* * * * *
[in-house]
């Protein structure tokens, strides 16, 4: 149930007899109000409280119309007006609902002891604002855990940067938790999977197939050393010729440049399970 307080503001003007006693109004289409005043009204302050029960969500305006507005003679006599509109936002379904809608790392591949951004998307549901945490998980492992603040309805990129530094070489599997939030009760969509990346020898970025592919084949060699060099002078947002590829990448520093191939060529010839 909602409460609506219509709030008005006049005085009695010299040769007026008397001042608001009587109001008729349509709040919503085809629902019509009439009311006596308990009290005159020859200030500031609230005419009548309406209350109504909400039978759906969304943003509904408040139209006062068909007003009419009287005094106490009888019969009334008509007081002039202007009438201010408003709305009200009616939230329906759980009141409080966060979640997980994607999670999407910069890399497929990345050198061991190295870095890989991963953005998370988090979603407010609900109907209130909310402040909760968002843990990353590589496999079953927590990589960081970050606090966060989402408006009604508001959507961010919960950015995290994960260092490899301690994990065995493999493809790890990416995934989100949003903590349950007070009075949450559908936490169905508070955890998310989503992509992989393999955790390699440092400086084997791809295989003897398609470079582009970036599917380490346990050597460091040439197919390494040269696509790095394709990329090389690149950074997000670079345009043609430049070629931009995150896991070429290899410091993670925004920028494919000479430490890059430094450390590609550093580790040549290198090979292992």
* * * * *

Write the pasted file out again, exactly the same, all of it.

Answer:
[in-house]
């Protein structure tokens, strides 16, 4: 149930007899109000409280119309007006609902002891604002855990940067938790999977197939050393010729440049399970 307080503001003007006693109004289409005043009204302050029960969500305006507005003679006599509109936002379904809608790392591949951004998307549901945490998980492992603040309805990129530094070489599997939030009760969509990346020898970025592919084949060699060099002078947002590829990448520093191939060529010839 909602409460609506219509709030008005006049005085009695010299040769007026008397001042608001009587109001008729349509709040919503085809629902019509009439009311006596308990009290005159020859200030500031609230005419009548309406209350109504909400039978759906969304943003509904408040139209006062068909007003009419009287005094106490009888019969009334008509007081002039202007009438201010408003709305009200009616939230329906759980009141409080966060979640997980994607999670999407910069890399497929990345050198061991190295870095890989991963953005998370988090979603407010609900109907209130909310402040909760968002843990990353590589496999079953927590990589960081970050606090966060989402408006009604508001959507961010919960950015995290994960260092490899301690994990065995493999493809790890990416995934989100949003903590349950007070009075949450559908936490169905508070955890998310989503992509992989393999955790390699440092400086084997791809295989003897398609470079582009970036599917380490346990050597460091040439197919390494040269696509790095394709990329090389690149950074997000670079345009043609430049070629931009995150896991070429290899410091993670925004920028494919000479430490890059430094450390590609550093580790040549290198090979292992």